Type 2 Diabetes
The American Diabetes Association (ADA) estimates that 25.8 million children and adults in the United States have diabetes type 2, and 7 million of them don’t even know they have it. The ADA also warns us that 79 million of us are already ‘pre-diabetic’, and have a very high risk of developing type 2 diabetes in the coming years. With this condition, blood sugar (same as blood glucose) levels are higher than normal, but not yet high enough to be classified as diabetes.
Diabetes mellitus is a group of diseases characterized by high levels of sugar in the blood. In contrast to type 1, a genetic disease that destroys the cells that make insulin, type 2 is more common and accounts for 90-95% of new diabetes cases. Type 2 occurs when the body is not able to use its insulin effectively. Although traditionally considered a disease of adults, in recent years it has become more common in teenagers and children, paralleling our increasing trends in childhood obesity. Common symptoms include fatigue, increased thirst, urination, weight loss and blurred vision. As these symptoms can develop over time they are often less noticeable.
There are several recognized factors that put us at risk of developing diabetes type 2, including: having a family member who has diabetes, being Latino, overweight, over the age of 45, having high blood pressure, high cholesterol, not getting enough physical activity and having had gestational diabetes during pregnancy. The Center for Disease Control reports that Latinos are 1.7 times more likely than non-Latino white adults to have been diagnosed with diabetes. Most minority populations in the United States, including Latino Americans and non-Latino blacks, have much higher rates of diabetes than their white non-Latino counterparts. Diabetes is one of the leading causes of disability in the United States. If not well controlled, diabetes can lead to serious complications and even early death.
Individuals with diabetes are at increased risk for complications including heart disease, stroke, and kidney disease, especially for smokers. Diabetes type 2 complications are debilitating and costly, but largely preventable. If you have diabetes, you can help protect yourself against its complications. Diabetes is a disease that is managed day to day. To decrease the chances of complications work closely with your health care provider to keep blood sugar, blood pressure, and cholesterol levels in their target ranges, quit smoking and commit to adopting healthy foods and physical activity as part of your daily life.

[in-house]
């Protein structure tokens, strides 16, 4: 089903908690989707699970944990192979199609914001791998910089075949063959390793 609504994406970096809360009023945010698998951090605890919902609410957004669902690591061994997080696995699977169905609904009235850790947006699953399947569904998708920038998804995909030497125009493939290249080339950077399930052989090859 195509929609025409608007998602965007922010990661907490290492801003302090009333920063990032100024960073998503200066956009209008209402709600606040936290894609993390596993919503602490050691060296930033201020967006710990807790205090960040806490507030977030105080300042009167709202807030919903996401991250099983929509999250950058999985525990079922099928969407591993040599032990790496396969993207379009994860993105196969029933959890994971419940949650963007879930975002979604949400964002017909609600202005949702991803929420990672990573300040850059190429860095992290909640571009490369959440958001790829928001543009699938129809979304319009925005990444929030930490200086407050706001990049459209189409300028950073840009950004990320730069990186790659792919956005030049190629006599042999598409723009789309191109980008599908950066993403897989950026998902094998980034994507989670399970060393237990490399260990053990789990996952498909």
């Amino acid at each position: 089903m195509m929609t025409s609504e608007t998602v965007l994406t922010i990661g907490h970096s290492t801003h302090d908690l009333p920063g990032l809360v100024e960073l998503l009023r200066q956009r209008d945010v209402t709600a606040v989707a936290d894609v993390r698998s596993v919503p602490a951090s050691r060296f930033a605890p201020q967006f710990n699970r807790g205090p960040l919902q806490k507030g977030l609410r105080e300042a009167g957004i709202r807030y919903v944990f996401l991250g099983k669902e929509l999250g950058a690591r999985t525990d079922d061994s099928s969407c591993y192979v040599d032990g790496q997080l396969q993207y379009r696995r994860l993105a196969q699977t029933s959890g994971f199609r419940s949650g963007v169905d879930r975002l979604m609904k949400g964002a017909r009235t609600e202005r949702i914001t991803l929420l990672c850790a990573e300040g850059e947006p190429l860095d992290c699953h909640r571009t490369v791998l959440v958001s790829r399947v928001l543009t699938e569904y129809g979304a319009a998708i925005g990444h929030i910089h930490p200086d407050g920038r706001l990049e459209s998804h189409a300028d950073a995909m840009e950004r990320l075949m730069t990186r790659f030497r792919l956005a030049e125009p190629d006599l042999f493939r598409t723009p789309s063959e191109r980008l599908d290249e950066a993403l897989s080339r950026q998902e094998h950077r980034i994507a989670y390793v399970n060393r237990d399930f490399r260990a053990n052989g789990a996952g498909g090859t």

If you don’t have diabetes, or even if you already have ‘pre-diabetes’, know that you can do something to prevent it. A national study conducted by the National Institute of Health showed that type 2 diabetes can be delayed or prevented in overweight adults with pre-diabetes, including Hispanics/Latinos. In this study, those that were able to prevent diabetes lost 5 to 7 percent of their body weight (that means losing 10 to 14 pounds if you weigh 200 lbs); participated in physical activities, like brisk walking for 30 minutes a day, 5 times a week; and made healthier food choices by limiting the amount of calories and fat in their diet.
Diabetes and its complications are becoming more common, but it does not have to happen to you. Always talk to your health care provider about ways to better manage your diabetes or advise on how to make changes in your life that will help prevent it. For information on the web about diabetes and its prevention visit www.health.ny.gov or www.diabetes.org.
About the author:
Nallely Saldana-Ruiz, born in Mexico and raised in Northeast Los Angeles, is currently a second year medical student at the University of Rochester School of Medicine and Dentistry in Rochester, New York. She is the president of the University of Rochester School of Medicine’s Latino Medical Student Association (LMSA), a national advocate for the health needs of he Latino community.